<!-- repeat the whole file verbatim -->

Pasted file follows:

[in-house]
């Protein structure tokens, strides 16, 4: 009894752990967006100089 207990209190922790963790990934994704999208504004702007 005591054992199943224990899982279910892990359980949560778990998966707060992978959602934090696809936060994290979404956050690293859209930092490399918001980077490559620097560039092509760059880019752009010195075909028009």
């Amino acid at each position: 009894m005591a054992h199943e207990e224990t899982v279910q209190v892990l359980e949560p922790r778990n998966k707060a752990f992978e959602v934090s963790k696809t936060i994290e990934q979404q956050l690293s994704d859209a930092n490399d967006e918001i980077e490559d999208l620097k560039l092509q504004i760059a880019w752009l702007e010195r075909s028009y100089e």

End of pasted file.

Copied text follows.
[in-house]
């Protein structure tokens, strides 16, 4: 009894752990967006100089 207990209190922790963790990934994704999208504004702007 005591054992199943224990899982279910892990359980949560778990998966707060992978959602934090696809936060994290979404956050690293859209930092490399918001980077490559620097560039092509760059880019752009010195075909028009």
């Amino acid at each position: 009894m005591a054992h199943e207990e224990t899982v279910q209190v892990l359980e949560p922790r778990n998966k707060a752990f992978e959602v934090s963790k696809t936060i994290e990934q979404q956050l690293s994704d859209a930092n490399d967006e918001i980077e490559d999208l620097k560039l092509q504004i760059a880019w752009l702007e010195r075909s028009y100089e």